25. Song No. 177: “All I’m Losing is Me,” Saves the Day
Stay What You Are, 2001
Saves the Day is one of those bands that’s forever distilled into a moment, no matter the song, no matter the album: It’s my senior year of high school and I’m sitting in a borrowed Ford Focus one early-autumn Saturday morning, singing my heart out to “Certain Tragedy” because I still hadn’t gotten that summer’s Stay What You Are out of my system, waiting for the school to open for weekend rehearsals. Senior year was a year of firsts for sure, and finding myself in the fall play was among those unexpected happenings. Just like I never thought I’d voluntarily spend one minute more in a building that made my teenage heart utterly miserable.
Senior year was also the one year of high school I came the closest to enjoying. I leaned hard into the affected facade of a perpetually annoyed emo/goth weirdo but wound up making more lasting friendships that year than in all of high school combined. I met one of those friends through the fall play and spring musical that year: Tahlia was a year younger than me but light years cooler, and we bonded over similar musical tastes and mutually loved books and all these other interests that suddenly seemed so much acceptable now that someone who imbued their quirkiness with confidence shared them with me.
* * * * *
Saves the Day remained a mainstay in my musical rotation throughout the year, even as the appeal of their third studio album catapulted them into a mainstream fame that Dashboard Confessional, Jimmy Eat World and other darlings-of-the-underground-turned-rising-stars had begrudgingly prepared me for. Any diminished interest I had in them over that next summer bridging the gap between high school and college came back with a screaming vengeance when I made new friends who shared my musical tastes AND found out that son of one of my professors was part of the band in their pre-fame days. But they retained that Indian Summer feeling from high school, and instantly rock me right back to it whenever one of their songs find its way back to me.
Having such visceral connections to my hometown while happily (if not cluelessly) stumbling my way through falling in love with college underscored how I was finally feeling at home for the first time. Reluctantly going home for birthdays and holidays and school-mandated campus closures like the interminable exile of winter break turned my teenage ennui for the town I’d spent 15 years into low-key loathing. I’d bitterly complain on LiveJournal, in AIM conversations, in away messages, wherever I could let it be known that I felt trapped in a bland suburban prison—and friends, especially those who still had a year of two of high school left, started calling me out on my bullshit. My conflict-resolution skills were about as developed as the rest of my immature inner workings so I had no idea how to handle it; thankfully, people like Tahlia were not only infinitely cooler but also much wiser than I was and knew how to get their point across firmly but gently.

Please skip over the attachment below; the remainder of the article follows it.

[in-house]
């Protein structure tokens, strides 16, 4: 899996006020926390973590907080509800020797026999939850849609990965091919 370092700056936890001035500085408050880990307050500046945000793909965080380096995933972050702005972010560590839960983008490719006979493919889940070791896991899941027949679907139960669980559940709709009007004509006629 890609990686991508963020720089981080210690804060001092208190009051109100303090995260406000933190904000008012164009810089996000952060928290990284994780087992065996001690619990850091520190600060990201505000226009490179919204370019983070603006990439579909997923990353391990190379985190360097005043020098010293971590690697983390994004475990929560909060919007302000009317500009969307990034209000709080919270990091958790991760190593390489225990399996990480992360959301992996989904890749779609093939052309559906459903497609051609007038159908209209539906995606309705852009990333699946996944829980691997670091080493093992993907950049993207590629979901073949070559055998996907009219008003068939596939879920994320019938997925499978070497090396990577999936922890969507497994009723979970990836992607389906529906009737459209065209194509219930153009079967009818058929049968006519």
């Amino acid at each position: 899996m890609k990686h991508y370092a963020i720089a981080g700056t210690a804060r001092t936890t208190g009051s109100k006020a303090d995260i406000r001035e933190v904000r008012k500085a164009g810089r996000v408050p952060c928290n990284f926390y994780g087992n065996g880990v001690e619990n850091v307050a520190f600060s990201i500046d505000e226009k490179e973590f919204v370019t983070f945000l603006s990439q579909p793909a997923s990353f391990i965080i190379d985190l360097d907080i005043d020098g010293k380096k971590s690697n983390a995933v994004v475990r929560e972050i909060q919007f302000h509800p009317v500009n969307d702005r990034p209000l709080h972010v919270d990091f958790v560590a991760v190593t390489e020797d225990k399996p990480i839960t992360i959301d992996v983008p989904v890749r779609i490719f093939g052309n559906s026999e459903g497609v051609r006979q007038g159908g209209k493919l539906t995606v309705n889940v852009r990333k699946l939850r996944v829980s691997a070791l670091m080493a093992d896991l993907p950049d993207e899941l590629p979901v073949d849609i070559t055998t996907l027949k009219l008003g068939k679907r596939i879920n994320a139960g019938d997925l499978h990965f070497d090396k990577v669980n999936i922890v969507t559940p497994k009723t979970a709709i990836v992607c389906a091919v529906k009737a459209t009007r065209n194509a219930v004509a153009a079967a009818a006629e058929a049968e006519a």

With much of my back-home friendships going virtual, we had a chance to have those soul-baring late-night wall-of-text ur-social-media conversations that lend themselves to the forced conversational pauses that, both as a writer and a person who stutters, I’ve always appreciated about written communication trying to happen in real time. Those necessary ebbs and flows are where understanding happen, and getting to reread someone’s thoughts over and over again to fully feel their weight is not a luxury that spoken conversations affords. Tahlia was the ultimate early adopter of all things tech and media, so the Venn diagram of our overlapping gravitations toward similar outlets for vastly different reasons was some circumstantial happenstance that deepened our friendship like a year of being in physical proximity didn’t. The occasional “West Wing” marathons on her mother’s couch didn’t hurt, either.
Music remained a common thread that eclipsed them all, though. We kept finding thoroughly unexpected commonalities: Years later, Ben Folds played at Tahlia’s college campus on her birthday, which became a traditional yearly commemoration after I vomited exclamation points all over her status update back when Facebook was still a glorified online bulletin board. We often found ourselves as the only other person either of us knew who loved some random band with equal ardor, leading us from concert to concert from Philly to New York. Those car and train rides were filled with “Oh, have you heard this band yet?” and shamefully hushed admissions like “Yeah, I mean, I LIKE ‘Harry Potter’ but I don’t really LOVE it like everyone else seems to.”